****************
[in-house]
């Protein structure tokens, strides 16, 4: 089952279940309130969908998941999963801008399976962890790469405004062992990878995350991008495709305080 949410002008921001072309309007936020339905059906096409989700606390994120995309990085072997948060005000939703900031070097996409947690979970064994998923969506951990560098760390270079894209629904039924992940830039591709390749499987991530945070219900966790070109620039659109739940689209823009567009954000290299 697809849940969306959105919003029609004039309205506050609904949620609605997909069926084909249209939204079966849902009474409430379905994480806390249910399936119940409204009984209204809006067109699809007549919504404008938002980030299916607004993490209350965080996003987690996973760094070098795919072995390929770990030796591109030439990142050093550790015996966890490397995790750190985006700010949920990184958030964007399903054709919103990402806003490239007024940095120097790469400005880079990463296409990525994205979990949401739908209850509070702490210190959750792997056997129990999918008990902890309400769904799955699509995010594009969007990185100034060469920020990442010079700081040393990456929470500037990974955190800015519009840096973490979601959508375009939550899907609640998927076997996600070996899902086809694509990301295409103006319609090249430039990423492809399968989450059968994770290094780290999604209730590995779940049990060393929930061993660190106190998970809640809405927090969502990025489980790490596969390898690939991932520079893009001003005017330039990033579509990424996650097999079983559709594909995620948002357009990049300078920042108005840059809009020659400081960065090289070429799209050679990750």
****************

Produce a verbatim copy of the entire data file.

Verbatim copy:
[in-house]
């Protein structure tokens, strides 16, 4: 089952279940309130969908998941999963801008399976962890790469405004062992990878995350991008495709305080 949410002008921001072309309007936020339905059906096409989700606390994120995309990085072997948060005000939703900031070097996409947690979970064994998923969506951990560098760390270079894209629904039924992940830039591709390749499987991530945070219900966790070109620039659109739940689209823009567009954000290299 697809849940969306959105919003029609004039309205506050609904949620609605997909069926084909249209939204079966849902009474409430379905994480806390249910399936119940409204009984209204809006067109699809007549919504404008938002980030299916607004993490209350965080996003987690996973760094070098795919072995390929770990030796591109030439990142050093550790015996966890490397995790750190985006700010949920990184958030964007399903054709919103990402806003490239007024940095120097790469400005880079990463296409990525994205979990949401739908209850509070702490210190959750792997056997129990999918008990902890309400769904799955699509995010594009969007990185100034060469920020990442010079700081040393990456929470500037990974955190800015519009840096973490979601959508375009939550899907609640998927076997996600070996899902086809694509990301295409103006319609090249430039990423492809399968989450059968994770290094780290999604209730590995779940049990060393929930061993660190106190998970809640809405927090969502990025489980790490596969390898690939991932520079893009001003005017330039990033579509990424996650097999079983559709594909995620948002357009990049300078920042108005840059809009020659400081960065090289070429799209050679990750």